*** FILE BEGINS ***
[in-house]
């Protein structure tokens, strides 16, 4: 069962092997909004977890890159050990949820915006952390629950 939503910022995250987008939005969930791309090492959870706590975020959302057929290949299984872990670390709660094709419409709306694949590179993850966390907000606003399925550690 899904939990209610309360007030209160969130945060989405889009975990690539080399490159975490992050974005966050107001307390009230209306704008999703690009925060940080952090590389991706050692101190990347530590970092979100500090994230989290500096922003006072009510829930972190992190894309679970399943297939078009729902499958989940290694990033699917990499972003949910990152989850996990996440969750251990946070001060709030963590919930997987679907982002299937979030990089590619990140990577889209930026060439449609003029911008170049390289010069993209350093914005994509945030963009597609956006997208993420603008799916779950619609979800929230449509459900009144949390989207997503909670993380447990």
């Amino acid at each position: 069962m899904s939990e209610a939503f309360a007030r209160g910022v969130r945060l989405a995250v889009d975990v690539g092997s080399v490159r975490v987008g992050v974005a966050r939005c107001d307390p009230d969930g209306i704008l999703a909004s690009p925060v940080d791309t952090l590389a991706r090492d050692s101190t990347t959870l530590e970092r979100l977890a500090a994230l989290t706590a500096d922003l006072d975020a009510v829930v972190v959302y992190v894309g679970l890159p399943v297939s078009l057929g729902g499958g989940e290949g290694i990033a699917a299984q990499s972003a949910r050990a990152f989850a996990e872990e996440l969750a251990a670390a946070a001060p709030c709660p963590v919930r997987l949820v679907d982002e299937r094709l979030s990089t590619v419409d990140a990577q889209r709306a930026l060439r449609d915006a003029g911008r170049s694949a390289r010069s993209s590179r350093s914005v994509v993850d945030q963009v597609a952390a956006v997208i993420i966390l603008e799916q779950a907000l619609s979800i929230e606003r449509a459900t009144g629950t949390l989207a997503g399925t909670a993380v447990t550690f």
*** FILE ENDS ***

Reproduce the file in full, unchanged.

[in-house]
């Protein structure tokens, strides 16, 4: 069962092997909004977890890159050990949820915006952390629950 939503910022995250987008939005969930791309090492959870706590975020959302057929290949299984872990670390709660094709419409709306694949590179993850966390907000606003399925550690 899904939990209610309360007030209160969130945060989405889009975990690539080399490159975490992050974005966050107001307390009230209306704008999703690009925060940080952090590389991706050692101190990347530590970092979100500090994230989290500096922003006072009510829930972190992190894309679970399943297939078009729902499958989940290694990033699917990499972003949910990152989850996990996440969750251990946070001060709030963590919930997987679907982002299937979030990089590619990140990577889209930026060439449609003029911008170049390289010069993209350093914005994509945030963009597609956006997208993420603008799916779950619609979800929230449509459900009144949390989207997503909670993380447990």
């Amino acid at each position: 069962m899904s939990e209610a939503f309360a007030r209160g910022v969130r945060l989405a995250v889009d975990v690539g092997s080399v490159r975490v987008g992050v974005a966050r939005c107001d307390p009230d969930g209306i704008l999703a909004s690009p925060v940080d791309t952090l590389a991706r090492d050692s101190t990347t959870l530590e970092r979100l977890a500090a994230l989290t706590a500096d922003l006072d975020a009510v829930v972190v959302y992190v894309g679970l890159p399943v297939s078009l057929g729902g499958g989940e290949g290694i990033a699917a299984q990499s972003a949910r050990a990152f989850a996990e872990e996440l969750a251990a670390a946070a001060p709030c709660p963590v919930r997987l949820v679907d982002e299937r094709l979030s990089t590619v419409d990140a990577q889209r709306a930026l060439r449609d915006a003029g911008r170049s694949a390289r010069s993209s590179r350093s914005v994509v993850d945030q963009v597609a952390a956006v997208i993420i966390l603008e799916q779950a907000l619609s979800i929230e606003r449509a459900t009144g629950t949390l989207a997503g399925t909670a993380v447990t550690f």